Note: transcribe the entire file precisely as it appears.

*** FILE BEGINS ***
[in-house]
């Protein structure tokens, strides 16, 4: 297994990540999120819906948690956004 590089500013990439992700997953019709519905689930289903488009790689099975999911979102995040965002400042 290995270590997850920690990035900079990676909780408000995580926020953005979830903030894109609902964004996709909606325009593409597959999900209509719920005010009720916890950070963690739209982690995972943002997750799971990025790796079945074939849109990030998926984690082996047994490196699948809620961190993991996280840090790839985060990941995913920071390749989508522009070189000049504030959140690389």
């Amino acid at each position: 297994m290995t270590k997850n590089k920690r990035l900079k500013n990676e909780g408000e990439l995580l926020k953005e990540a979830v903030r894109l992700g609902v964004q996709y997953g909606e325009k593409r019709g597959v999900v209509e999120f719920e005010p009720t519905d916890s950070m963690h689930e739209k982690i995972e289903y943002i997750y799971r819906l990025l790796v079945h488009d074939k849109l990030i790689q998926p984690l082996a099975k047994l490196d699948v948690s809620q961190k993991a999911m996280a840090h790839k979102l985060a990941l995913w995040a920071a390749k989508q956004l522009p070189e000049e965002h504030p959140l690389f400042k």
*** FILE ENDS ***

[in-house]
């Protein structure tokens, strides 16, 4: 297994990540999120819906948690956004 590089500013990439992700997953019709519905689930289903488009790689099975999911979102995040965002400042 290995270590997850920690990035900079990676909780408000995580926020953005979830903030894109609902964004996709909606325009593409597959999900209509719920005010009720916890950070963690739209982690995972943002997750799971990025790796079945074939849109990030998926984690082996047994490196699948809620961190993991996280840090790839985060990941995913920071390749989508522009070189000049504030959140690389």
């Amino acid at each position: 297994m290995t270590k997850n590089k920690r990035l900079k500013n990676e909780g408000e990439l995580l926020k953005e990540a979830v903030r894109l992700g609902v964004q996709y997953g909606e325009k593409r019709g597959v999900v209509e999120f719920e005010p009720t519905d916890s950070m963690h689930e739209k982690i995972e289903y943002i997750y799971r819906l990025l790796v079945h488009d074939k849109l990030i790689q998926p984690l082996a099975k047994l490196d699948v948690s809620q961190k993991a999911m996280a840090h790839k979102l985060a990941l995913w995040a920071a390749k989508q956004l522009p070189e000049e965002h504030p959140l690389f400042k």